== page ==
Yes, I’m more than a bit behind on reviews, but I keep chugging along. This past weekend I had an opportunity to check out A0: Crow’s Rest island from Adventure A Week (AdventureAWeek.com). I’ve been meaning to check their stuff out for nearly a year now, but didn’t have a chance until I received this module as part of the swag bag received for helping out with the Gamerati Gen Con 2013 Fundraiser. And I have to say, I liked what I saw for the most part.
Designed for a collection of four level 1 Pathfinder PCs, Crow’s Rest Island is a pretty straightforward beginning module that can easily be worked into just about any fantasy world near the coast. But it would work really well if your world has Viking overtones complete with coastal raids and longboats. Set up as a ghost story on an island with a troubled past, the module offers a fairly linear path with a few combats to keep things interesting. I think it must have been designed for beginning roleplayers and a potentially newbie
DM because of the linear nature, but it also works nicely as a doorway to the AdventureAWeek campaign world.
First let me say that it’s a beautiful book. The PDF offers some spectacular art from cartographer Todd Gamble and artists Tim Tyler and Ramon Lucha. Set up in a traditional 2-column layout, the fonts for headings and body text are clear and big enough to easily read full-page on my iPad. But what really sets the layout design apart is the use of color. I’m used to muted black, white, and gray interior art, but there are many full color pieces throughout the book beyond the cover. Breakout boxes show up in other colors as well, with “read aloud” text in a light blue, weather or campaign notes in green, GM notes in yellow, and combat notes in red. Even so, though I appreciate the use of colorful text, I had to wonder whether it makes it more difficult for the visually impaired or color blind to read.
Also, I’ve never seen weather used as extensively to introduce a module. There are two pages with four different images of a ship in a snowstorm that are gorgeous, but largely unnecessary. Keep in mind that that’s 2 pages out of 19 pages of content (23 page PDF), amounting to 10% of the length of the module. For me that’s a bit of overkill for what amounts to such a relatively short scene. I would rather have seen the space devoted to details on the ship and crew. Who was the captain? Who’s the sailor with the spyglass? If this adventure is meant for beginning gamers, more hooks and details to build story around for the PCs would have been better.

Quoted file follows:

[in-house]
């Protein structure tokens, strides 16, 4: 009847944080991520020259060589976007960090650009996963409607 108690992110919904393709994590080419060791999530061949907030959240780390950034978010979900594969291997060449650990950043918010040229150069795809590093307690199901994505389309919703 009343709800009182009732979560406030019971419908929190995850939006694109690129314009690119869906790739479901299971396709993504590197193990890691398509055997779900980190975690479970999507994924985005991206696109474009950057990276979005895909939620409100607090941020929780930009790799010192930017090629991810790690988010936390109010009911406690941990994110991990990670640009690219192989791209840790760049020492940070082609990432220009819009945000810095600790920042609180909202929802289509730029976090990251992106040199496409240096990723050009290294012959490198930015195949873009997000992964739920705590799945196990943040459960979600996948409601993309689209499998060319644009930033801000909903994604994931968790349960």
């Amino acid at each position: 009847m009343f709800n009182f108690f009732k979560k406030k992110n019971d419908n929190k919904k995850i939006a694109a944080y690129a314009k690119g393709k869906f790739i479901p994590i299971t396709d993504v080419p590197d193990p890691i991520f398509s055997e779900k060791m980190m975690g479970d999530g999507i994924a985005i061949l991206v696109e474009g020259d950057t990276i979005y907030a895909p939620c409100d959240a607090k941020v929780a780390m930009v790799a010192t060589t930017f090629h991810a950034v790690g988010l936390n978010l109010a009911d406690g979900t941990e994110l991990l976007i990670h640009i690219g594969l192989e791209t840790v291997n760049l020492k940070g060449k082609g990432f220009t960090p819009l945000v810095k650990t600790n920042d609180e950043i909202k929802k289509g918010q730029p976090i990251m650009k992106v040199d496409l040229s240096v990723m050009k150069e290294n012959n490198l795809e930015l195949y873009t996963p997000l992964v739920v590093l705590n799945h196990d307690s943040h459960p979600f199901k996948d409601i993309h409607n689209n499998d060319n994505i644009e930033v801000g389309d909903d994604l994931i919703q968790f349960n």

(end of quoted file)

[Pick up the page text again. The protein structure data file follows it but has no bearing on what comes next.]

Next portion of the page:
Beyond the introductory encounter, I found the adventure to be pretty well designed. The PCs are given both combat- and non-combat encounters right off the bat, with hints and tips on how the results might change based on the actions of the characters. And did I mention that the maps are absolutely gorgeous? I must have. If not, let me do that again!
I did find myself wanting more examples of how to do the kind of storytelling the text described in later encounters. If I was just starting out with GMing and cutting my teeth on this adventure, I might have found myself at a loss to describe “visuals from various angles and viewpoints, some tall, some short” to get across that they are encountering something like a movie shown from different points of view. Those techniques come with time and experience at the table. But I could probably make the same gripe about other low-level adventures needing some additional hand-holding for beginning GMs.
So though not perfect, there’s a lot to like with A0: Crow’s Rest Island from AdventureAWeek. The visuals are stunning and I look forward to seeing what else the designers reveal about the campaign world in future modules. It looks like there are 24 modules in the A-series already, with plenty more to choose from at their site and at DriveThruRPG – so tons more to explore!
For more about A0: Crow’s Rest Island and AdventureAWeek…
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